Today we report on an interesting decision from the U.S. District Court for the District of New Jersey, Chulsky v. Hudson Law Offices, Civil No. 10-3058 (FLW).
The case is a consumer class action in which the plaintiff challenged Hudson’s efforts to collect alleged amounts due on First Bank of Delaware MasterCards.
In her complaint, the name plaintiff, Ms. Chulsky, alleged that the Hudson law offices, which both owned and sought to collect on the alleged debts, violated New Jersey’s Professional Services Corporation Act by operating a debt collection business under the auspices of Hudson Law. The District Court agreed.
The District Court further found that because Hudson Law Offices violated state law by being both a law firm and a debt collector, Hudson’s collections complaints misrepresented the legal status of her debt and therefore violated § 1692e(10) of the FDCPA. The court cited to Campuzano-Burgos v. Midland Credit Mgmt., 550 F3d 294 (3d Cir. 2008), in which the court said, “Debtors react more quickly to an attorney’s communication because they believe that a real lawyer, acting like a lawyer usually acts, directly controlled or supervised the process through which such a letter was sent.” The NJ District Court agreed with the court in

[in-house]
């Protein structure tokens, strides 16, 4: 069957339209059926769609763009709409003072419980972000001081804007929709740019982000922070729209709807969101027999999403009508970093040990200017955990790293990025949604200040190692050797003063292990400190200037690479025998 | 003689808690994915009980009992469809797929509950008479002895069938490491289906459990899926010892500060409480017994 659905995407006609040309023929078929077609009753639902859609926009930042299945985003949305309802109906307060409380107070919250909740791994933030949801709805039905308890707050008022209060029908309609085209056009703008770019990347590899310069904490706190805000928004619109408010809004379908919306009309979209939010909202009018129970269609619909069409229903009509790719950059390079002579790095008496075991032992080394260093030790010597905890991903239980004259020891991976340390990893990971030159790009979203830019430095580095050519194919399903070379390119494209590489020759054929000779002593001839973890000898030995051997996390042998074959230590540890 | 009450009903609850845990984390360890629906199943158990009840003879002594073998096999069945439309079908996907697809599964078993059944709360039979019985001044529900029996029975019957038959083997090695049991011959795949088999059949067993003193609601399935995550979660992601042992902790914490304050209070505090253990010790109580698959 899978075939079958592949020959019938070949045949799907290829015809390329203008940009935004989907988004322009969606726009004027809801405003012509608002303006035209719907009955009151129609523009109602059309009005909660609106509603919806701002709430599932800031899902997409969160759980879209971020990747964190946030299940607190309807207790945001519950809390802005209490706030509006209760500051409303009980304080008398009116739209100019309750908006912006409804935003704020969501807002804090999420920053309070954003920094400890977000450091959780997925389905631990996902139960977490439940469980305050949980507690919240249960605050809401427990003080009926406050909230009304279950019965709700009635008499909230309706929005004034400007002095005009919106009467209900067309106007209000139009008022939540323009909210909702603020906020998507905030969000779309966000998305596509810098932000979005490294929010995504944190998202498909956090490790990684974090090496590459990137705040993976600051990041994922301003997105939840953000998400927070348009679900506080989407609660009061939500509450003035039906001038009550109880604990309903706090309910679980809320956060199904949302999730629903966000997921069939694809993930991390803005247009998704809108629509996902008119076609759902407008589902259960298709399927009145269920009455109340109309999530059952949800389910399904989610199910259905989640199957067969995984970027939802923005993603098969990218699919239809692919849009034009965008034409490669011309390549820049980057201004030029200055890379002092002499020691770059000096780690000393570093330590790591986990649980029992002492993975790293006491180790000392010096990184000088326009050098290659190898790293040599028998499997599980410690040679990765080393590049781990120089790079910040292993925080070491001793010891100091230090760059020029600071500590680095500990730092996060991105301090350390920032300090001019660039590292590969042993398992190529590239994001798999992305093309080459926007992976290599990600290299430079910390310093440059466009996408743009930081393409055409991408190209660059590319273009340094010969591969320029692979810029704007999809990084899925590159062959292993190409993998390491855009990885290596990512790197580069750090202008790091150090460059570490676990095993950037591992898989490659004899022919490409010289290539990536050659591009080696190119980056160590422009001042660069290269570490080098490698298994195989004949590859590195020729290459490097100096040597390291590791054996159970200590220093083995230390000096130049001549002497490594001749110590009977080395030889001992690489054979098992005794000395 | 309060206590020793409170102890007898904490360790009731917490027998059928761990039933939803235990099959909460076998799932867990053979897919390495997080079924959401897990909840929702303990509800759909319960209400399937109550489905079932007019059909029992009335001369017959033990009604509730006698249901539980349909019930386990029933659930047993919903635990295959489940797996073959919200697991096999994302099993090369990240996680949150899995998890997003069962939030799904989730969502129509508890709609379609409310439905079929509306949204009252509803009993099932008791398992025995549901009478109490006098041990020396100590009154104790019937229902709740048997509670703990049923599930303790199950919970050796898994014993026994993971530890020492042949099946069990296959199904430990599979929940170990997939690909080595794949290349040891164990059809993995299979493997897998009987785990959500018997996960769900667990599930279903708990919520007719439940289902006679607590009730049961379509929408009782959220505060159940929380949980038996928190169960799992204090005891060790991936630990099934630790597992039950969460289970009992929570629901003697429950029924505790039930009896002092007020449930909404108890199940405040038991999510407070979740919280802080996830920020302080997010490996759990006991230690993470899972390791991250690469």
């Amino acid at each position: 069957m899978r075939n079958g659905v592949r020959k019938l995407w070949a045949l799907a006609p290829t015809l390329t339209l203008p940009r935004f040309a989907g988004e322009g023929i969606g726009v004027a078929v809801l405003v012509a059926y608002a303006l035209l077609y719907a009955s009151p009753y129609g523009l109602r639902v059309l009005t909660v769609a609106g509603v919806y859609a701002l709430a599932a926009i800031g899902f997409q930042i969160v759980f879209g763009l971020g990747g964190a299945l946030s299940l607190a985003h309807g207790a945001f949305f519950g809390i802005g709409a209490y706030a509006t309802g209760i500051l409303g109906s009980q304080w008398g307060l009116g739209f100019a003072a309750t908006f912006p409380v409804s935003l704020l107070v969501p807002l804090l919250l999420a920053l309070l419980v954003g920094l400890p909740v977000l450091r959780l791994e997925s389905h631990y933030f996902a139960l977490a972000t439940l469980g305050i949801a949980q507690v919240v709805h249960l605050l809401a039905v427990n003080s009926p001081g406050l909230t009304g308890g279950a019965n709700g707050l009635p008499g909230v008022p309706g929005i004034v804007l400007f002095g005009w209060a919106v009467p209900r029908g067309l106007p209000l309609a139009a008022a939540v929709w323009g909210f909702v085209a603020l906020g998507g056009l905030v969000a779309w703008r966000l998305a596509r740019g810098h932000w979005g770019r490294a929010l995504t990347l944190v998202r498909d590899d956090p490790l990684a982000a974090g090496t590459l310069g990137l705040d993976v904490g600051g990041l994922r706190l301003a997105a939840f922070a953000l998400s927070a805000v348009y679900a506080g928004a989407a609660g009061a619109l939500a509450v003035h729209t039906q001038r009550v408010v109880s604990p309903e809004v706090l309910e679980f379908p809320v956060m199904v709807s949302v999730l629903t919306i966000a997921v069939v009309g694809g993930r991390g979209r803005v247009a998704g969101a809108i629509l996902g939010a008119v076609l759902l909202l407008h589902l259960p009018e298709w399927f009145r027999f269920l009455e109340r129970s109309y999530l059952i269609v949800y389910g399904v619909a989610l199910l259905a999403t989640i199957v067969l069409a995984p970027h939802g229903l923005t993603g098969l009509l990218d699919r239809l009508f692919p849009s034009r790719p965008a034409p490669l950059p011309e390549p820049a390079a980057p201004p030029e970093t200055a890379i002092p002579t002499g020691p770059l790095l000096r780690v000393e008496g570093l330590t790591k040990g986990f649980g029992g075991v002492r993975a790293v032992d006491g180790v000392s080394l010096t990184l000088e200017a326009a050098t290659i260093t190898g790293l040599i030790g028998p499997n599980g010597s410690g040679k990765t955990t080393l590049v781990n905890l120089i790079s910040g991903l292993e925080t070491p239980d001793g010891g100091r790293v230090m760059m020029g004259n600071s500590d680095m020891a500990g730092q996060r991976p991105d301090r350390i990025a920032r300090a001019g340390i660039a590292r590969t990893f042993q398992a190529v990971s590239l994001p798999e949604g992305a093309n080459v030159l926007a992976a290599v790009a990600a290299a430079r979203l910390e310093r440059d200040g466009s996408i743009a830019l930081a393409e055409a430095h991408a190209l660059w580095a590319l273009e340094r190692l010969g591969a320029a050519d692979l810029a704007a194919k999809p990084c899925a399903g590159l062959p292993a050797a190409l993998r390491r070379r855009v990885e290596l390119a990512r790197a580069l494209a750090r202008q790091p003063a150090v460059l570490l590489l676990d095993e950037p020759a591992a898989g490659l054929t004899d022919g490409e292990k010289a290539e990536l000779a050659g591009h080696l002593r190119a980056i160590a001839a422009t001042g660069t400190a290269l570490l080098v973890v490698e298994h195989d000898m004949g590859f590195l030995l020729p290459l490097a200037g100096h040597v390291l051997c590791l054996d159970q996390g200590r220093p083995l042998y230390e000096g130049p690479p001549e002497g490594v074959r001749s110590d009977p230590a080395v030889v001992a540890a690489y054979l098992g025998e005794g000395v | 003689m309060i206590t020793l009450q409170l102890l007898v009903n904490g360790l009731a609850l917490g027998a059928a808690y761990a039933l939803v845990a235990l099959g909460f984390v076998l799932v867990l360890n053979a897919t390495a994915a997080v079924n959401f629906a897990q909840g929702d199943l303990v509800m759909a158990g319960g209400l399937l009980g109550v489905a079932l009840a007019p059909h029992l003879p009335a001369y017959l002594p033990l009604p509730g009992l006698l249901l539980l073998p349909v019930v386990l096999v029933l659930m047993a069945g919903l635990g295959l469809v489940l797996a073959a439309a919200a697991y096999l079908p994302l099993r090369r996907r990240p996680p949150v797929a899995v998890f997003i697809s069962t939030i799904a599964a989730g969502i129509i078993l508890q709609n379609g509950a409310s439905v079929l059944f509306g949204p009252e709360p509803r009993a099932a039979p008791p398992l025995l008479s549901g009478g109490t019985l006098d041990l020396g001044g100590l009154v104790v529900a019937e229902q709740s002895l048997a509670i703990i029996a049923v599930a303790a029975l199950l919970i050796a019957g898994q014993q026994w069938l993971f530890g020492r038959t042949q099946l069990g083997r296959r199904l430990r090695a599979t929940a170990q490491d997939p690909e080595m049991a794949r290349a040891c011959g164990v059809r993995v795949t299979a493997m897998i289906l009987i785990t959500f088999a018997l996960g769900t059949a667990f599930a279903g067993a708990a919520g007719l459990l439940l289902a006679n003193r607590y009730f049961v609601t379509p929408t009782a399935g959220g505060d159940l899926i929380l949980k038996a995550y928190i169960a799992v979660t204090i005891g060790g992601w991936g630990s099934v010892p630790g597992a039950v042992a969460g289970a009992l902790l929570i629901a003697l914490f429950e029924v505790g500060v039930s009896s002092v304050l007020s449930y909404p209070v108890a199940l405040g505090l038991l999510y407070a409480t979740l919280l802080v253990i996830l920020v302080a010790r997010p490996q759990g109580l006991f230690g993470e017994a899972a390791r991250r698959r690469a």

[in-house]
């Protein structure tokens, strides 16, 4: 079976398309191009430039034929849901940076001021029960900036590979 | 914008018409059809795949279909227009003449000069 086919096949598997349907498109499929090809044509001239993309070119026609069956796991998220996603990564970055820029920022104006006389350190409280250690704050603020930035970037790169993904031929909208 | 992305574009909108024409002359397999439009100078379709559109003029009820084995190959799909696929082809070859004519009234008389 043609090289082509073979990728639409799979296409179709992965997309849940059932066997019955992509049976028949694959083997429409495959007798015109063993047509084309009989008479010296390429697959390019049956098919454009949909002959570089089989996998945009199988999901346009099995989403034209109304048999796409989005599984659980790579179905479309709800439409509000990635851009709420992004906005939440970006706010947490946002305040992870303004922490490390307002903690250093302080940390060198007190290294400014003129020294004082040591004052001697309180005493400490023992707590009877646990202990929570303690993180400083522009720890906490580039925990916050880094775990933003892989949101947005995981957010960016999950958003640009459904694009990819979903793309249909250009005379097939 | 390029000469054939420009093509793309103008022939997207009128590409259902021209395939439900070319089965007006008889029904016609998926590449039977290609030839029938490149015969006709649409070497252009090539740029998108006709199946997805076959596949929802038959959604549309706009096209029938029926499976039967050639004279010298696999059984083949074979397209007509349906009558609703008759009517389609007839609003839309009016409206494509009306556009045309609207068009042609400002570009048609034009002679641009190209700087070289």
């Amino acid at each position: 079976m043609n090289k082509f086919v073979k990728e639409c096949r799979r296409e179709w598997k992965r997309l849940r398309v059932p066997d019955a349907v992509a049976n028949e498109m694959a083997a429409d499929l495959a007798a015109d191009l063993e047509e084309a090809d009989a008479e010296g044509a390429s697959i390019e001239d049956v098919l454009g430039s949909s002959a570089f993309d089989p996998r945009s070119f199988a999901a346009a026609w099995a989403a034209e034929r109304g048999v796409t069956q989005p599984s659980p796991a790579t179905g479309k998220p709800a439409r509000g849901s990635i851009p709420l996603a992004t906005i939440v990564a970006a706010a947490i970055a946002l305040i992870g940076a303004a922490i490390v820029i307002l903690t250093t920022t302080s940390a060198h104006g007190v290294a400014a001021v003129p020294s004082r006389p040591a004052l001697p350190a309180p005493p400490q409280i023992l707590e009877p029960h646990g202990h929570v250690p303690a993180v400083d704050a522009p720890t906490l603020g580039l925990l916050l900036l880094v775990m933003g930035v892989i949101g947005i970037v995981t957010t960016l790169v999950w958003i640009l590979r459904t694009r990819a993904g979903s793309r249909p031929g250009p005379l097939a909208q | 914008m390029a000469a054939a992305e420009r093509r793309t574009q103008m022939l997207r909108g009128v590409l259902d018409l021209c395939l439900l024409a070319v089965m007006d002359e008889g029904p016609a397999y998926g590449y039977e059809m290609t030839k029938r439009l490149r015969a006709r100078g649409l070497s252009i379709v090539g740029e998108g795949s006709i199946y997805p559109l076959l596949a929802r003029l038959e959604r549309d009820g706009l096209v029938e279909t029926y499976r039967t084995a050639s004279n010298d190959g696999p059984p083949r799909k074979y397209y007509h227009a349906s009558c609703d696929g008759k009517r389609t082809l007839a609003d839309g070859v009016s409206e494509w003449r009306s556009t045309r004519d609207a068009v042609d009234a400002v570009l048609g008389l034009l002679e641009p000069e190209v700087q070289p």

Campuzano-Burgos, saying, “That the debt was owned and prosecuted by a law firm could have created in a least sophisticated consumer’s mind an impression of legal validity not typically imputed to a creditor’s actions.”
The decision does not say that law firms cannot be debt purchasers. But, at least in New Jersey, we may be seeing that law firms that purchase and collect debts may now be required to do so through a separate business entity, and under a completely different name. A welcome decision and one we would like to see spread to other states.
More about similar decisions at "Courts increase pressure on debt buyers" at Ballard Spahr LLP.